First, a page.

Here's another: "It may be that carefully guided experiences in novel and unfamiliar contexts such as those afforded by elementary number theory, can help pre-service teachers develop a more sophisticated mathematical perspective, as well as a deeper understanding of the mathematics they will be teaching."

The red comma was added, which makes no sense. It either needs to be deleted or a matching comma should be added at the beginning of the "marked off" text, after the word "contexts".

It makes me look like a bad writer when they insist on using incorrect punctuation, you know?


ETA: I just noticed that the header on the odd pages reads "11. RIVISITING ALGEBRA" instead of Revisiting Algebra. OMG, who are these people?

ETA 2: On the other hand, I wrote crap like this: "When the class was working on a problem, about half of the students were typically listening intently, offering suggestions, while the other half, bent over their notebooks and calculators, worked on the problem on their own." *winces* Comma happy, Jenn?
jenn_unplugged: (teacher)
What seems like years ago, I submitted a chapter to a book. It's finally coming out! It's even in LEA's catalog now, yay! You can see its lovely retro-looking cover here: Number Theory in Mathematics Education. Click on the "Table of Contents" and you'll see me in there. :-)
We went downtown for dinner last night and swung by campus to take a picture of the lit tower. I couldn't believe how many people were there! It was insane, and everyone was in UT shirts. It was 9:00 at night, but the place was packed -- and there was nothing special happening -- people were just there to see the Tower and celebrate.

Pictures here )
I got this email this morning:


The UTeach Natural Sciences French exchange program is coming around
again and I wanted to check to see if you were interested in leading
the group to France this year (May 27 - June 9). Pam Powell is the
key organizer and she will need to know pretty soon. Pam can also
provide specific details such as itinerary and activities. Here is
the general format:

French Exchange Program

February 24 - March 9
French Teachers in Austin
Room and Board provided by UTeach Host

May 27 - June 9
UTeach Teachers in France
Room and Board provided by French Host

Eeee! I've wanted to get involved in this program, and it looks like I will be the "chaperone" for our undergraduates! I'm so excited!


Dec. 7th, 2005 02:25 pm
jenn_unplugged: (Beer)
UT is closed as of 2:00 today because bad weather has been forecasted. Welcome to Texas, huh?

It's 33 degrees right now, which is pretty stunning for the middle of the day here. The normal temperature would be in the mid-50s. It may even snow. And I don't know how to light the pilot light in my fireplace! This is the coldest it's been since we put in the gas logs, and I can't even start the fire.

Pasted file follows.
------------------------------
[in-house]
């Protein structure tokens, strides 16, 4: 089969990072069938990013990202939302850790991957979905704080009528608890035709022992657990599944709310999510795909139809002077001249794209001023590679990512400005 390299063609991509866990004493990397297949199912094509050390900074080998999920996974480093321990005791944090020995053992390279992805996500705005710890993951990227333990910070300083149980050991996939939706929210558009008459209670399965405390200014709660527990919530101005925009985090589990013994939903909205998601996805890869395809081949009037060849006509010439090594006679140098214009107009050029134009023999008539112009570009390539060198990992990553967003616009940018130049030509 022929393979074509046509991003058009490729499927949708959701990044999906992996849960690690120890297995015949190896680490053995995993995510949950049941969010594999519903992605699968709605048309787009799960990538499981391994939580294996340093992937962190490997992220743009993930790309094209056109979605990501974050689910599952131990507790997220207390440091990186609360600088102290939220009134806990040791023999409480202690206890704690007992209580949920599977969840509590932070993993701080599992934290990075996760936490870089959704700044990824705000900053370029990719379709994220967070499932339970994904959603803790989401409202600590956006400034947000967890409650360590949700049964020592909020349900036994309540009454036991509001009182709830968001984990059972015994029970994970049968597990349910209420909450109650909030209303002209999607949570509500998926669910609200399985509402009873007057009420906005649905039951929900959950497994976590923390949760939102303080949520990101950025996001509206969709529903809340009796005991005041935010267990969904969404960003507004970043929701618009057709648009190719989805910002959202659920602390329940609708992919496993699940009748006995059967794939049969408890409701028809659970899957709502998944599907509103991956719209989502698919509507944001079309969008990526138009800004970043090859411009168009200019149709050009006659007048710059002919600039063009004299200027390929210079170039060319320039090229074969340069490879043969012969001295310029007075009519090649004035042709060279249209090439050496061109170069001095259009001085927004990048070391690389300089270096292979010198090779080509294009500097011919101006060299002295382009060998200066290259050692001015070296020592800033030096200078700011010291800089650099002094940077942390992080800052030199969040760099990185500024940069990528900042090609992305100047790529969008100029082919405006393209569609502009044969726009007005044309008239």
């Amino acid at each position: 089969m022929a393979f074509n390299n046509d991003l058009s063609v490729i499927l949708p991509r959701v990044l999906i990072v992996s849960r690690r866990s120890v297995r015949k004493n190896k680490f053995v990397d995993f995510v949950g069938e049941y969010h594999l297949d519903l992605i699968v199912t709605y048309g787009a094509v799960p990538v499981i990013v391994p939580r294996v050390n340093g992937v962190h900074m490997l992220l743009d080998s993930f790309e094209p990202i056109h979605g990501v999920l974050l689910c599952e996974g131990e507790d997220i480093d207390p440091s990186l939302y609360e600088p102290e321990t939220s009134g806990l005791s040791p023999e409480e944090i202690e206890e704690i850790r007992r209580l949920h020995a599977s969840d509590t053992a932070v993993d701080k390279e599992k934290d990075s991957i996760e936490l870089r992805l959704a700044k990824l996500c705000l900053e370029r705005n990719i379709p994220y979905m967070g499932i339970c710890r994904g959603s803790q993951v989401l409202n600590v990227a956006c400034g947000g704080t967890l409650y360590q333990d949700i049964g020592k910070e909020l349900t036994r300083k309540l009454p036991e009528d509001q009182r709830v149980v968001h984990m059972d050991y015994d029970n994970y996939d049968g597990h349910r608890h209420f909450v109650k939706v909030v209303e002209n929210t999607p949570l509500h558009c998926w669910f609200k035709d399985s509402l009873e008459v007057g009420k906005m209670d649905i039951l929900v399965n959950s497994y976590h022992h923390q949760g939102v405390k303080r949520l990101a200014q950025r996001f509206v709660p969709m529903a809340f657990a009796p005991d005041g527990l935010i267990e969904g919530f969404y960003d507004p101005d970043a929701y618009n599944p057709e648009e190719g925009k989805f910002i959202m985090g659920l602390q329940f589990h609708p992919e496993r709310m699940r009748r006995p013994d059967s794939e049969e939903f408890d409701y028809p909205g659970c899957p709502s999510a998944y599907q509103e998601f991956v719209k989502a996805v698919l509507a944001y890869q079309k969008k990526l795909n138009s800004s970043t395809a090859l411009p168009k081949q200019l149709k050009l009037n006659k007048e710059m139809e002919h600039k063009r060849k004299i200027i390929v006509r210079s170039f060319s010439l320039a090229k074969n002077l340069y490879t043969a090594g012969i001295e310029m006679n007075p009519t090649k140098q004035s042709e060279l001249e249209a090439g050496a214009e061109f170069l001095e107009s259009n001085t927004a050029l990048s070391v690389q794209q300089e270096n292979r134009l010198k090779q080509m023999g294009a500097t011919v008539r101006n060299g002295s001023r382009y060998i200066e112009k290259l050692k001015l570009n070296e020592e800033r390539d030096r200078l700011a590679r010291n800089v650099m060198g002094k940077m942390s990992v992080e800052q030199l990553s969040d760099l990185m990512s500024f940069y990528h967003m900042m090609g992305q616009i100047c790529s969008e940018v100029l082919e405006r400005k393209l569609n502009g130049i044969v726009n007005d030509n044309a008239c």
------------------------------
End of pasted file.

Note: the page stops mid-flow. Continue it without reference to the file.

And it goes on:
ETA: Success! I kept sticking the long lighter down around where I thought the pilot light for the gas logs should be and twiddling with the gas knob, and it finally lit! Yay!

28 degrees out there now...


Dec. 5th, 2005 03:25 pm
jenn_unplugged: (teacher)
I just poked my head in the admin's door to ask her a question.

Her: I have a question for you about [student name].
Me: Who?
Her: [student name]. You're listed as the supervisor for her Master's thesis.
Me: Huh? What? I don't even know who that is!
Her: Hmmm. That's not good.
Me: I can't believe I would have forgotten about a Masters student. Wouldn't I have had to sign a paper to be listed as her advisor?
Her: No, I don't think so. But I don't know why she would list you if you weren't her advisor.
Me: I just can't believe I would have forgotten about a Masters student. She certainly hasn't contacted me recently, which doesn't bode well.
Her: Yeah -- I'll send her an email.

So I'm thinking that if your Master's thesis advisor doesn't know who the hell you are right before you're supposed to graduate, you lose at grad school.
I'm reviewing proposals for a conference I'm on the program committee for, and just came across one that cites one of my papers. *grins*

It looks like the NSF grant that two professors in the math department and I applied for is going to get funded for $100,000. This is pretty amazing news, because I thought for sure we'd have to rewrite that grant and try again next round!

I have moved to the third floor, and my lovely view of the courtyard and nesting pigeons has been replaced by an alley. Waah! I miss my pigeons. And the alley is kind of loud.

March 2013

1011121314 1516


RSS Atom

Most Popular Tags

Style Credit

Expand Cut Tags

No cut tags
Page generated Sep. 21st, 2017 08:46 am
Powered by Dreamwidth Studios